Every moment of Shabbat, all the way through Havdallah, is special and memorable. On Shabbat, we dress differently, we live on different time, we come together as a community at times that we generally are separated into age groupings.
Shabbat Shuvah is the Sabbath between Rosh HaShanah and Yom Kippur. The name is derived from the opening word of the haftarah reading that urges us: Shuvah Yisrael ad Adonai Elohecha, “Return, O Israel, to the Eternal your God.”
According to traditional Jewish belief, the Sabbath has its origin in God’s divine command to observe the seventh day as a day of rest and sanctification.
My husband was working late, so my son and I had a thrown-together dinner of leftover pasta, yogurt, and carrots. I added one touch, store-bought challah, to give our table a semblance of Shabbat.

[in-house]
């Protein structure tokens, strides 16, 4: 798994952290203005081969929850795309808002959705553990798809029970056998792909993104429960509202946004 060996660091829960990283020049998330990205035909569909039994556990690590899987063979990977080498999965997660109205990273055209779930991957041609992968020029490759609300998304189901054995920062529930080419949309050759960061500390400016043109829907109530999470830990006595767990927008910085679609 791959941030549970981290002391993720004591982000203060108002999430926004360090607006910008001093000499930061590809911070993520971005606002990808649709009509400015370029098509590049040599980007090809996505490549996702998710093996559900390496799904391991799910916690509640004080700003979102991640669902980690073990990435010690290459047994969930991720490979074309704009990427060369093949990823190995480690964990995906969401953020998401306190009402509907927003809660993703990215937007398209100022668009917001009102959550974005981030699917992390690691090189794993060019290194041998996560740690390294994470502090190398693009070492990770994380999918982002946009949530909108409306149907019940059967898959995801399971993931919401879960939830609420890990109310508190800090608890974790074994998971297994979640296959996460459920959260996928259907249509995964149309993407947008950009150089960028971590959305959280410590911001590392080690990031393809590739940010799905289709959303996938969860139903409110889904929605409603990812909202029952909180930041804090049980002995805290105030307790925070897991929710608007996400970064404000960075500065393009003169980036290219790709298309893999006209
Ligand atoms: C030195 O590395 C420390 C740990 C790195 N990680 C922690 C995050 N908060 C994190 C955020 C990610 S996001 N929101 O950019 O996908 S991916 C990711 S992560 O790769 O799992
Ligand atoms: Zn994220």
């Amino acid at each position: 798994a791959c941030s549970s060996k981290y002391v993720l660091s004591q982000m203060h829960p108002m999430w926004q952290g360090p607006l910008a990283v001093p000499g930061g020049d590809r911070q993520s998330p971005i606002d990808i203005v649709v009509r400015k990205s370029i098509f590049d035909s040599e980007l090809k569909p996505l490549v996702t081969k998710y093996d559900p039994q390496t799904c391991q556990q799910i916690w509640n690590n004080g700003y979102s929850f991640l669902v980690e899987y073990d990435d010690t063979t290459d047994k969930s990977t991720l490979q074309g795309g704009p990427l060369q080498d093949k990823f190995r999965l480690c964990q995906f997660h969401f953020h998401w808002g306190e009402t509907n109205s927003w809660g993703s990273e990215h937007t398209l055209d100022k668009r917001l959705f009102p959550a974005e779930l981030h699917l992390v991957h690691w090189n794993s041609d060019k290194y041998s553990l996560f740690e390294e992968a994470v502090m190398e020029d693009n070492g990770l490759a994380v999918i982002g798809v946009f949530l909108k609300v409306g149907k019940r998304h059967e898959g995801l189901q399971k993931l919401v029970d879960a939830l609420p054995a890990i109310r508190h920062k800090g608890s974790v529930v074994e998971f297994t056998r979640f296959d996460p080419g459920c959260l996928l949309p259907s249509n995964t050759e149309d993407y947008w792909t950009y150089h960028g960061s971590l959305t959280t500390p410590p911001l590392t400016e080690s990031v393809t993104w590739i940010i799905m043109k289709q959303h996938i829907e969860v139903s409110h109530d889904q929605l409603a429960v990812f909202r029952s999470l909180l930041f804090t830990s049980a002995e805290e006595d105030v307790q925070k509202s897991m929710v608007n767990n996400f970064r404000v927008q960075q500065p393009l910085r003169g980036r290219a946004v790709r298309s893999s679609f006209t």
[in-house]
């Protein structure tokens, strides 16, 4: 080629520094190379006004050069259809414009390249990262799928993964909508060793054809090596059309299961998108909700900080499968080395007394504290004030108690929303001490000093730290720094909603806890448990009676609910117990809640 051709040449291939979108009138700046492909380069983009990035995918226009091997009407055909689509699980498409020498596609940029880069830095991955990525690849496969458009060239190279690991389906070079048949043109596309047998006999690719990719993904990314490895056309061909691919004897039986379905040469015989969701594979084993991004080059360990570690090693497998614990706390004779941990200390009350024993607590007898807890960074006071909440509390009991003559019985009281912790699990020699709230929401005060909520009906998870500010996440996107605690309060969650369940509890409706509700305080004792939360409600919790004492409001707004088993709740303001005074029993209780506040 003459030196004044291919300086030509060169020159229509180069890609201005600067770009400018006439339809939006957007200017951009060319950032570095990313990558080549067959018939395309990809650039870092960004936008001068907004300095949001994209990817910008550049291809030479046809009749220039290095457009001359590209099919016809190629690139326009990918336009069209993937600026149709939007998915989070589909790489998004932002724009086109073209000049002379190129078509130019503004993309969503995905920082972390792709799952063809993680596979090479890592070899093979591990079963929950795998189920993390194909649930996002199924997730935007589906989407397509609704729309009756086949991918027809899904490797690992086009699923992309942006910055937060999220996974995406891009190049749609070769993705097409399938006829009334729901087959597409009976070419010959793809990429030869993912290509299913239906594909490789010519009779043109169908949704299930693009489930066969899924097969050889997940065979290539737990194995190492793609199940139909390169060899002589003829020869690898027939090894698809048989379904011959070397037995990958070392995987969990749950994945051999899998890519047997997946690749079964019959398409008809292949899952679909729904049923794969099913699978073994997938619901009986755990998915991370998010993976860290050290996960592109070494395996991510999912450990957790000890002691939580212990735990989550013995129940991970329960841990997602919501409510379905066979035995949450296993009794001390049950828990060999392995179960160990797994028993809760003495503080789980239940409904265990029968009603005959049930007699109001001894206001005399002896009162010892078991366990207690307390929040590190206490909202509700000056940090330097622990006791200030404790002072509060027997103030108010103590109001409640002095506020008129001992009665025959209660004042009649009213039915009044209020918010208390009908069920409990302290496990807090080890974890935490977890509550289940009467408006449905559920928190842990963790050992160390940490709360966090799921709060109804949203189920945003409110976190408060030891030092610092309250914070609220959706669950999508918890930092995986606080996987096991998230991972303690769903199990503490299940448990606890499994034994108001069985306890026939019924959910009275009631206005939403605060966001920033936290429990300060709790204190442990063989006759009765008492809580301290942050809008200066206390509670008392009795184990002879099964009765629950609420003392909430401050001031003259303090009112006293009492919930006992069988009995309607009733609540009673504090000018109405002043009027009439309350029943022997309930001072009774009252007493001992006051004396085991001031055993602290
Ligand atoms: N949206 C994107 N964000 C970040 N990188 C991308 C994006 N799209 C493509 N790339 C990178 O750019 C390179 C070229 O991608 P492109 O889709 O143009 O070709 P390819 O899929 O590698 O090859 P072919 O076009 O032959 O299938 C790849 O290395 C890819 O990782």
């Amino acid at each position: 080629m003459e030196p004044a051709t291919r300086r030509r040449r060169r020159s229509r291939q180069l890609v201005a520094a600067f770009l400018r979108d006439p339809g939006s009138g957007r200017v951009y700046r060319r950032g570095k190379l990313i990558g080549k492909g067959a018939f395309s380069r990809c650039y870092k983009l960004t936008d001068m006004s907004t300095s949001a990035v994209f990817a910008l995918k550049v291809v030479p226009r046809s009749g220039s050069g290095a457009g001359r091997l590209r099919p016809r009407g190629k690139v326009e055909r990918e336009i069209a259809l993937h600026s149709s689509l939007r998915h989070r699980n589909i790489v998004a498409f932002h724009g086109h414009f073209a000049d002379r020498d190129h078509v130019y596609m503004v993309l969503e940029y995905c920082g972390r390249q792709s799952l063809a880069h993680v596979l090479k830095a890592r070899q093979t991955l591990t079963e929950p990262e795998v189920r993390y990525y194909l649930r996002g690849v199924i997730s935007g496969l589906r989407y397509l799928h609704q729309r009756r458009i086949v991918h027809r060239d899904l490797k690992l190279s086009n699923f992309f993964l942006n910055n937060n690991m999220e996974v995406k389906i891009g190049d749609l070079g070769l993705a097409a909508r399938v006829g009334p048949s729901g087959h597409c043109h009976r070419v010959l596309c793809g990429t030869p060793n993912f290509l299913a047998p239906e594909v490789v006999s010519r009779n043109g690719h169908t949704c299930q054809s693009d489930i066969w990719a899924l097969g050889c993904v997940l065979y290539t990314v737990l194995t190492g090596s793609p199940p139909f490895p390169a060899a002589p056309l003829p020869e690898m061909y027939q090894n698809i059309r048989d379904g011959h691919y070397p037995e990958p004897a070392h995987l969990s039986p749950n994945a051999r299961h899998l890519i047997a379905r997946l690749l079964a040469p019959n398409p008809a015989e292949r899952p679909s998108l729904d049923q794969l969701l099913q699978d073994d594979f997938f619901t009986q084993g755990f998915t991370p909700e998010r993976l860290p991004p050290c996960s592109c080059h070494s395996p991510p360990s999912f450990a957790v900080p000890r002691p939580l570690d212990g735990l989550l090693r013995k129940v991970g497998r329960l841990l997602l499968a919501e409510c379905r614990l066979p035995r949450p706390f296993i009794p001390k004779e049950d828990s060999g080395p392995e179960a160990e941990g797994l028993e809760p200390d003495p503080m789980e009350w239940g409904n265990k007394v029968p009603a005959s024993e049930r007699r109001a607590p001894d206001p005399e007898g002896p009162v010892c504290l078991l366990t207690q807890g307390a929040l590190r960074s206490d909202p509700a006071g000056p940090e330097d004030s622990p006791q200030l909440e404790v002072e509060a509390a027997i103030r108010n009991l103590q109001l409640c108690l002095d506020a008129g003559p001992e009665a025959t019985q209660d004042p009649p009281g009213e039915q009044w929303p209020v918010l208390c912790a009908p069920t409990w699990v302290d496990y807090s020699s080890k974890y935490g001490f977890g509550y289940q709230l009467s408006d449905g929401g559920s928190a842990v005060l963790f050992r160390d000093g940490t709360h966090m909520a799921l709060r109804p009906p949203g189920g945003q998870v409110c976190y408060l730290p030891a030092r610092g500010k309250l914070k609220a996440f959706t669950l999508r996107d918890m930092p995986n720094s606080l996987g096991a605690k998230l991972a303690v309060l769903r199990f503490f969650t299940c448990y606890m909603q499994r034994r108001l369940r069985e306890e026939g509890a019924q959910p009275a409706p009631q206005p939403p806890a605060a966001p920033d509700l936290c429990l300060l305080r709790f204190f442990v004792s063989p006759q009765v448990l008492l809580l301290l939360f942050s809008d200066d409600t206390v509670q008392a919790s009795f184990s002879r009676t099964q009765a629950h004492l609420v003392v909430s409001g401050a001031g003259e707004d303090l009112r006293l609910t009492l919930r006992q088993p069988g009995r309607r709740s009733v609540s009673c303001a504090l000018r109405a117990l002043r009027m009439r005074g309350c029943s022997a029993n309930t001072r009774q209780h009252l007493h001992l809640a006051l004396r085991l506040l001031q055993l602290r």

When I started a new chapter in my life as a freshman at Indiana University (Go Hoosiers!), I met people left and right.
This year, I have the pleasure of studying the Book of Exodus together with the lay-led Hebrew Bible study group at Temple Beth Or in Raleigh, North Carolina, where I serve as senior rabbi.
In Parashat Mishpatim , God continues to speak to the Israelite people, expanding on and extending the "general principles of the covenant" set forth in Parashat Yitro. In The Torah: A Women's Commentary, Elaine Goodfriend notes that this parashah presents a co